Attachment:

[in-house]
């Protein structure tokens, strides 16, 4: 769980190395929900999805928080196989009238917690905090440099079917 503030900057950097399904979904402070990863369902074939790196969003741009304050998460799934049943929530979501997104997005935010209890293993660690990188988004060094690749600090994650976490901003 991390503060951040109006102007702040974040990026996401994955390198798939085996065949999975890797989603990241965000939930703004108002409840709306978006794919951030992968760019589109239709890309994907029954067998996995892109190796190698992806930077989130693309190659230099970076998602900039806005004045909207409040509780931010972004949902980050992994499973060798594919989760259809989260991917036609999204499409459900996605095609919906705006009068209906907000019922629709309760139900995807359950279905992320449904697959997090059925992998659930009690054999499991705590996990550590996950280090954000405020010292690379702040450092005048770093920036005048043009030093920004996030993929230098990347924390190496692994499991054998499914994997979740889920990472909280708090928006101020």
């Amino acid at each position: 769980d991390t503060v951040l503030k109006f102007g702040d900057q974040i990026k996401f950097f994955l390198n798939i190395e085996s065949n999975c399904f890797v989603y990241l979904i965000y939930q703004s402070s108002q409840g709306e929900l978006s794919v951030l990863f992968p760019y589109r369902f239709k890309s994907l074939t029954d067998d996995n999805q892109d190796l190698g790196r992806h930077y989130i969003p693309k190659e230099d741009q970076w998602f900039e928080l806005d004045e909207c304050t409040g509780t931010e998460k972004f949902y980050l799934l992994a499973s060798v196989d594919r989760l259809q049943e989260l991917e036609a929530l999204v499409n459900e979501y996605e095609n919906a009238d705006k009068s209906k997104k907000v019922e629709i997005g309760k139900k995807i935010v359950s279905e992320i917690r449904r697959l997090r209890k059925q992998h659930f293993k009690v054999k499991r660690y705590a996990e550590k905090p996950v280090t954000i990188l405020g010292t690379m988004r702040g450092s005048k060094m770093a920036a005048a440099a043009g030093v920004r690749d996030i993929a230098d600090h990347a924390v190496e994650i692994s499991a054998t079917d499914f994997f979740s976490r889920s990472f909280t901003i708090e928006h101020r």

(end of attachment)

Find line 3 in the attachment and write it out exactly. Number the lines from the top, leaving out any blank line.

């Amino acid at each position: 769980d991390t503060v951040l503030k109006f102007g702040d900057q974040i990026k996401f950097f994955l390198n798939i190395e085996s065949n999975c399904f890797v989603y990241l979904i965000y939930q703004s402070s108002q409840g709306e929900l978006s794919v951030l990863f992968p760019y589109r369902f239709k890309s994907l074939t029954d067998d996995n999805q892109d190796l190698g790196r992806h930077y989130i969003p693309k190659e230099d741009q970076w998602f900039e928080l806005d004045e909207c304050t409040g509780t931010e998460k972004f949902y980050l799934l992994a499973s060798v196989d594919r989760l259809q049943e989260l991917e036609a929530l999204v499409n459900e979501y996605e095609n919906a009238d705006k009068s209906k997104k907000v019922e629709i997005g309760k139900k995807i935010v359950s279905e992320i917690r449904r697959l997090r209890k059925q992998h659930f293993k009690v054999k499991r660690y705590a996990e550590k905090p996950v280090t954000i990188l405020g010292t690379m988004r702040g450092s005048k060094m770093a920036a005048a440099a043009g030093v920004r690749d996030i993929a230098d600090h990347a924390v190496e994650i692994s499991a054998t079917d499914f994997f979740s976490r889920s990472f909280t901003i708090e928006h101020r």